Answer by SmartLX:
No, the anecdotes don’t prove anything. They’re anecdotes, without a shred of evidence or corroboration, which is significant for an activity that is necessarily done in a group. Fortunately there’s an easy way to make ouija boards look silly, which I’ll get to.

When even one person with a finger on the pointer has an idea where to go while everyone else is aimless, everyone else will go with the strongest force without knowing where it came from. If one person at your session happened to know that Hilvy is a Swedish name (and it does seem to be a common one) they could have spelled it out, and even spelled “Sweden” to set it up.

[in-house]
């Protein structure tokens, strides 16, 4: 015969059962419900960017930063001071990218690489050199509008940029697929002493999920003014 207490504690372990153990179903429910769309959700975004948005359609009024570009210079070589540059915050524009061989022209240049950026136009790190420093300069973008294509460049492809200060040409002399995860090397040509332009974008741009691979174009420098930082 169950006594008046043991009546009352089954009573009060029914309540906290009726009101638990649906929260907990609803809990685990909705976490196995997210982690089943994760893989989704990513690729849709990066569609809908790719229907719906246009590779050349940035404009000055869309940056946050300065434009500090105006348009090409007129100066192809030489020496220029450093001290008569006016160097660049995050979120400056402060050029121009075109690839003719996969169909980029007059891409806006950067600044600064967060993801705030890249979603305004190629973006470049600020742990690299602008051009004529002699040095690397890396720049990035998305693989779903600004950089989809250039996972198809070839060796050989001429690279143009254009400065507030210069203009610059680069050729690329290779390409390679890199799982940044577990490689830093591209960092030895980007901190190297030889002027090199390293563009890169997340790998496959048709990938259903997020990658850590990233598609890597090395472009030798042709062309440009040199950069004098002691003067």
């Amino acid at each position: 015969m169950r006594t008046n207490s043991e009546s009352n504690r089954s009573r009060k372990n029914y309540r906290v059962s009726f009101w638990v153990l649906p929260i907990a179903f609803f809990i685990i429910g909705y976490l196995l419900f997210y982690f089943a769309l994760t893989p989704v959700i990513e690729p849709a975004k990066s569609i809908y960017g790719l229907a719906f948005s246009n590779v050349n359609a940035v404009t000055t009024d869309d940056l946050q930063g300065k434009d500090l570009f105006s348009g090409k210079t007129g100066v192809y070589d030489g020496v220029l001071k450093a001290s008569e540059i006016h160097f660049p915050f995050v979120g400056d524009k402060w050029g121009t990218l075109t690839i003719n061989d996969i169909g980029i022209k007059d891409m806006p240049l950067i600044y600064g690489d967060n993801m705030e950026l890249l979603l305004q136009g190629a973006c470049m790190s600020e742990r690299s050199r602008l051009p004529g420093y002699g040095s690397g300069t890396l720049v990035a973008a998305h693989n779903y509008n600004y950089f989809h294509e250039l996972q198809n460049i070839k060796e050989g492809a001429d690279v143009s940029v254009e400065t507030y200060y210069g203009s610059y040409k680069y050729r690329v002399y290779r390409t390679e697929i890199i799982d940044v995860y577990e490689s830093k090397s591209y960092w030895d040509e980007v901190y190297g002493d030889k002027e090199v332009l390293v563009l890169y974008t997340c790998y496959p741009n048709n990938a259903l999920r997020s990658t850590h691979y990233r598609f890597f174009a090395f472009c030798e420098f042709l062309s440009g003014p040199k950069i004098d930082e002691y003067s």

If you really want to test the power of a Ouija board then get the same group back together, blindfold every participant, and have an observer capture video of the board. People might still have an idea of where “yes” and “no” are, so ask questions that require answers to be spelled out. You’ll probably find that the pointer doesn’t just spell garbage but frequently lands in the spaces between characters, giving no valid answer at all. It’s already happened on camera.

I’m not suggesting that every legible answer or even letter has been forced on the pointer by cheating participants. Ideomotor effects can drive people’s muscles to make countless tiny adjustments without them realising if they know what they expect to happen, say if the pointer looks like it’s going to narrowly miss a letter, or if half of an obvious word has been spelled out. The more people “at the wheel”, the more difficult the specific moves are to attribute.